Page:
“Secondly, there are a large number of refugees coming from Ukraine to Europe. First to neighboring countries, mainly Poland, but also to other countries, including my country. As of April 11, 31,340 Ukrainian refugees were registered in the Netherlands, according to the embassy.
As Ukraine’s applications for membership of the European Union and NATO are being considered, the so-called Association Agreement between Ukraine and the EU is proving essential when it’s about helping fleeing Ukrainians resettle, Haspels said.
Among the privileges granted under the agreement, Ukrainians can enter the EU to live, work and find accommodation.
“Children can go to school in the Netherlands or any other European country” without seeking asylum. “That’s what we’re focusing on right now,” Haspels explained.
“This is going to be a watershed moment for Europe for a very, very long time for a number of reasons,” the Dutch ambassador told VOA. “You saw as a result that many European countries increased their defense spending – the Netherlands did, under the new government. But our neighbor Germany has also increased its defense spending to 100 billion euros, which is huge if you also look at Germany’s history. Thus, they will become a stronger actor within NATO and European defence.
The war is also forcing European countries, including the Netherlands, to rethink their dependence on Russian energy sources, seek alternative sources of fossil fuels and accelerate the shift to renewable energy.
“Norway is an oil and gas producer. Even in my own country, the Netherlands, we still have gas, but we have decided not to use it because of the environmental risks. But now we understand that in this emergency situation we might also need to explore this gas reserve in the Netherlands,” he said. “Thus, our energetic relationship will change. I think we will have a much faster transition to a green economy. So solar, wind and hydrogen will also get a huge incentive.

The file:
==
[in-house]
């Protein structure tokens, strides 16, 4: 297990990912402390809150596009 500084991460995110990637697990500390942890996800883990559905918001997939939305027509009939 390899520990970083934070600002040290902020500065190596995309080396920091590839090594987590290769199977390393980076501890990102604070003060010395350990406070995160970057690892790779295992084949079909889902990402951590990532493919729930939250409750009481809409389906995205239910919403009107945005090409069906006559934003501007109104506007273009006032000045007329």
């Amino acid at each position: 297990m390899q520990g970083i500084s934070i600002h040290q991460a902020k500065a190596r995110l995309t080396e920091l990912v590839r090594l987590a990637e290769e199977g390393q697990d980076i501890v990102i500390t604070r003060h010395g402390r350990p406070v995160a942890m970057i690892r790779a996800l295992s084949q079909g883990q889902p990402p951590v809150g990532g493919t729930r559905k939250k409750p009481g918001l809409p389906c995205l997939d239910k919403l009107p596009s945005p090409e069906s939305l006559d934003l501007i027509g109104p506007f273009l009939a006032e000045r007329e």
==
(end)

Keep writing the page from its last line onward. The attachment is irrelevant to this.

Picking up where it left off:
Haspels noted that the war in Ukraine has taught allies and their adversaries another valuable lesson.
“What we have learned is that alliances are very important. The alliance within Europe and the unanimity that we have, which I think is a great achievement, but also the alliance between Europe and the United States,” he said. .
Asked how the diplomatic scene in Washington has changed due to the war and reduced fears over COVID-19, Haspels said most EU missions in the US capital have started organizing bigger in-person events.
“Diplomacy is a contact sport,” he joked.
But the Dutch ambassador has not been in contact with his Russian counterpart.
“At this stage, I don’t see what added value it would have,” he said, explaining that relations between his country and Russia were already strained due to MH17.
Although Ukraine is not a member of the EU, kyiv’s top diplomatic representative was invited in February to attend an official meeting of EU ambassadors, where “she briefed us on the situation in Ukraine and expressed appreciation for the steps taken by the EU, Haspels said.